Imagine driving from L.A. to New York without changing the channel on your radio. And imagine pushing a button on the dash to deliver the song you just heard straight to your door. Or choosing from more than 100 specialized channels--from around-the-clock rap to 24-7 adult contemporary.
Two companies are each placing a $1-billion bet that radioheads--from music lovers to talk fanatics--will pay for programming that's been free for 80 years. Think of it as the audio version of satellite TV, complete with a huge variety of niche programming, high technical standards and, yes, a monthly fee.
For the Record
Los Angeles Times Thursday November 2, 2000 Home Edition Tech Times Part T Page 2 Financial Desk 1 inches; 21 words Type of Material: Correction
A story in the Oct. 26 issue of Tech Times listed an incorrect Web address for Sirius Satellite Radio.
The correct URL is http://www.siriusradio.com.
"People will pay for more choice, quality and convenience," said Hugh Panero, chief executive of XM Satellite Radio (http://www.xmradio.com), a Washington-based company scheduled to begin pay-radio service next summer.
Both XM and its competitor, New York-based Sirius Satellite Radio (http://www.sirius.com), plan to deliver 50 channels of music, plus an almost equal number of news and talk offerings. And each plans to charge subscribers $9.95 a month. On both satellite services, many of the channels--especially those devoted to music--will be commercial-free.
"We don't have just a classical channel," said Sirius CEO David Margolese. "We have three separate channels: symphonic, chamber and opera."
And although neither Sirius nor XM will provide local news, weather or traffic, their signals will not fade in foul weather or on the open road.
"You could drive across the country and never change channels," Panero said.
But is satellite radio different enough from traditional broadcasting to attract the large number of subscribers--about 4 million for each company, according to analyst John Coats of Salomon Smith Barney--needed to break even? Not surprisingly, the National Assn. of Broadcasters--the biggest radio station trade group--doesn't think so.
"Why would someone pay for something they already get for free?" said NAB spokesman Dennis Wharton. In many major markets, he said, a variety of radio programming is already available.
"The ideal audience for [satellite] service is someone who loves classical music and lives in a holler in West Virginia," Wharton said. "Will it destroy radio as we know it? Not a chance."
Analyst P.J. McNealy of Gartner Group agrees that the cost to the consumer is a major hurdle. "The price could be prohibitive. It's $120 bucks a year, plus the cost of the device," he said.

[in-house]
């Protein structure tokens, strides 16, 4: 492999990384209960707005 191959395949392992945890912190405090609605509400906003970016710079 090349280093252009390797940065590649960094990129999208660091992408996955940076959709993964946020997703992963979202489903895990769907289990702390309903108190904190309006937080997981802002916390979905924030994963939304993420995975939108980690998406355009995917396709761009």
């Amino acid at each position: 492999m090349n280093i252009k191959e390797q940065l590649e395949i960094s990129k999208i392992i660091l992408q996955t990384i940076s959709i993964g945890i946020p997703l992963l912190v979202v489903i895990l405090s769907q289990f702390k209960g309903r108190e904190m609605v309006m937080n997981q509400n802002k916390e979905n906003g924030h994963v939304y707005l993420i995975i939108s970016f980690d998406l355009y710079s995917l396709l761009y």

In new cars, that device will be a three-band radio capable of getting AM/FM/Satellite. The satellite band, which can be controlled by each company through electronic signals, will work only if the subscription fee is paid. (The fact that the band is individually "addressable" by the company could eventually lead to a consumer being able to push a button to order the CD being played).
Ford and GM have both announced that they will be making the three-band radios available for some new models next year, but they've not announced how they will be priced. Discussions have ranged from making them standard equipment on some higher-end models--with perhaps even a one-year satellite subscription thrown in--to the units being an option costing about $150 to $300.
Several manufacturers are also making add-on satellite adapters for car radios, just as they did in the early days of CD players. Pricing for those also has not been announced.
Home units that can receive the satellite services are on the back burner for the most part. Car use is expected to determine whether pay-radio is successful.
Analyst Riyad Said of Friedman, Billings, Ramsey names the pricing of the equipment as just one of the unknowns in this new world of pay-radio. "I think there will be a market for it, but having good programming, good service and good reception--until the services are actually launched, we won't know for sure."
Still, Coats is generally optimistic that there will be enough consumers willing to pay for an alternative to broadcast radio. "We like the concept," he said. "It's for people that like to listen to the radio and are unhappy with the existing service."
That perceived unhappiness among a significant group of listeners is what Sirius and XM are counting on. They are particularly going after niche listeners who want far more specific programming than is generally offered by broadcast radio.
"Some of the hottest-selling music is rap and metal, but you can't find it on the radio in a lot of places in this country," Panero said.
"I grew up in New York listening to Jonathan Schwartz play Sinatra. That station knocked off his format and later turned to talk. Right now, there is no station in the city where you can hear Sinatra sing, 'New York, New York.' "
Pop hits will get eight channels on Sirius, including one for each decade from the 1950s through the 1990s. In addition, the service will transmit several rock-related channels.